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 Yearling
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  • 48 votes cast
Jun
13
comment Why do programs use call stacks, if nested function calls can be inlined?
@MSalters: Well they do call it a dynamic linker. But what I meant was that if you want to do these kinds of optimizations, you have to give up dynamic linking as we know it, or at least avoid dynamic linking the parts of your program where the optimizations need to happen.
Jun
12
comment Why do programs use call stacks, if nested function calls can be inlined?
@MSalters: LTO completely precludes any meaningful form of dynamic linking - you can't have shareable code pages, or reasonable program start times, if you're deferring final code generation to load time.
Mar
4
awarded  Yearling
Mar
4
answered Releasing open source software too soon
Mar
4
comment Releasing open source software too soon
It sounds like your only big mistake was calling it "v1.0". Generally users expect that to indicate a "finished" product in the sense that it's usable for its purported purpose, free of obvious bugs, etc. "Release early" is good, but users should be informed that they're guinea pigs.
Mar
2
comment Which version of Java should I use for a desktop application to reach the most users?
@RichardTingle: No. While the browser plugin is the single biggest risk and can be disabled, there are plenty of additional risks like the possibility of bundled malware being installed when the auto-update runs and the possibility of the browser plugin being accidentally enabled (when upgrading or otherwise).
Mar
1
comment Which version of Java should I use for a desktop application to reach the most users?
Being that best practices for security are to consider having Java installed an unacceptable risk, I think the only reasonable answer is "none at all".
Feb
25
awarded  Editor
Feb
25
revised Is it reasonable to assume that any physical quantity can be represented by a 64-bit integer without overflow or underflow?
added 319 characters in body
Feb
24
answered Is it reasonable to assume that any physical quantity can be represented by a 64-bit integer without overflow or underflow?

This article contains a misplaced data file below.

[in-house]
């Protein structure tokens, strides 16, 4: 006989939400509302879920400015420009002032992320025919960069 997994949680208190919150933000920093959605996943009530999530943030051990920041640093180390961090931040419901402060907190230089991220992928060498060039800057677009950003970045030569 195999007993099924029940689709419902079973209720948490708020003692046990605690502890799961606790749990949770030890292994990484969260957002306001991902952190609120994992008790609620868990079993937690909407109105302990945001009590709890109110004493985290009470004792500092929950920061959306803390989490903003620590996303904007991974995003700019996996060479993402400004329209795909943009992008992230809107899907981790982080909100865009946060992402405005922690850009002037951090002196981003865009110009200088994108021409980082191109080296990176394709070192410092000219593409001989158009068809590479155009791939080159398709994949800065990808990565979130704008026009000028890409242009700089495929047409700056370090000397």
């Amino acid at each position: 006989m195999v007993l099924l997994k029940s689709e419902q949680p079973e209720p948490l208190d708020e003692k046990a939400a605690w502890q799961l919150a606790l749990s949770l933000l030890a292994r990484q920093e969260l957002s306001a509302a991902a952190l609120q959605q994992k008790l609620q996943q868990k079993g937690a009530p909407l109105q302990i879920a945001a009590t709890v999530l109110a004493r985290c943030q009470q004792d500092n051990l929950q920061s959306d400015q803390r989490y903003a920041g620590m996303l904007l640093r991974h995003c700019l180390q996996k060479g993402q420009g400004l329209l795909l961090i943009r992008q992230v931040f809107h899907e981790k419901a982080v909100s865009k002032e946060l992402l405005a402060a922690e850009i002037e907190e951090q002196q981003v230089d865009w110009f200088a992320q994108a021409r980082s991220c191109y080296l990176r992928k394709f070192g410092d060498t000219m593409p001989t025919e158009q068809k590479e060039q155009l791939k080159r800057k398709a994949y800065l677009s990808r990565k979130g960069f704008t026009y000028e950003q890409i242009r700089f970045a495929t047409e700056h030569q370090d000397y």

Feb
3
comment Is a 1 < 10 comparison less expensive than 1 < 1000000?
In snippet 1, the controlling expression for the if statement is always-true, so it compiles (on any proper optimizing compiler) to no code at all.
Dec
16
comment Is there any algorithm pattern to protect any content in the web to ensure I am the first one who created it?
@congusbongus: That's an irrelevant detail since having P and the ciphertext gives you the plaintext, with which you can construct a new S', P', and new ciphertext that decrypts (with P') to the same plaintext.
Dec
16
comment Is there any algorithm pattern to protect any content in the web to ensure I am the first one who created it?
@congusbongus: Like I said, the attacker can easily publish the same plaintext with a different P, and it's impossible for an observer to determine who is the original author of the plaintext and who is the attacker who copied it without trusting a third-party timestamp. The cryptography here is purely security theater.
Dec
16
comment Is there any algorithm pattern to protect any content in the web to ensure I am the first one who created it?
@congusbongus: Doing that is not necessary to mount an attack, because as the attacker you can change P.
Dec
15
comment Is there any algorithm pattern to protect any content in the web to ensure I am the first one who created it?
@Paul: But then the encryption is irrelevant. It's equivalent to just posting your plaintext content and relying on the date.
Dec
15
comment Is there any algorithm pattern to protect any content in the web to ensure I am the first one who created it?
How does this help? Anyone who can decrypt cipher can just republish the same way with their own secret key and you have no way of proving which party published first and which copied from the other without trusting some third-party record of publication time.
Sep
27
comment Is there a good reason to make pure functions non-public?
Foo Create(){ return new Foo(); } can never be pure since it can throw an exception if the allocation fails.
Aug
30
comment What specifically does expressive power refer to?
It should be noted that limiting a program to at most 100 million variables in a given scope imposes some limit on expressiveness. It might make it impossible to implement Firefox, for instance. ;-)
Aug
29
comment Are C static libraries frowned upon?
This is true (speeding up development), but it's really frustrating that it makes it into production. The canonical example is Firefox. The amount of engineering effort (in the form of hideous hacks) that have gone into speeding up dynamic linking symbol resolution so that Firefox loads in reasonable time is utterly crazy. Much better performance could have been attained with much less engineering cost if they were just willing to static-link all of their in-project code (while still dynamic linking system libraries and plugins, if desired).
Aug
15
comment Why can't we use IP address instead of cookies in identifying the client in servlets?
@dirkk: Please don't accuse me of being wrong about something you have no idea about. As Bob suspected, I was talking about wifi. I have access to 8+ cafes and other business access points, plus (lower-quality) city-provided wifi access points along the street, and my phone regularly jumps between them while walking.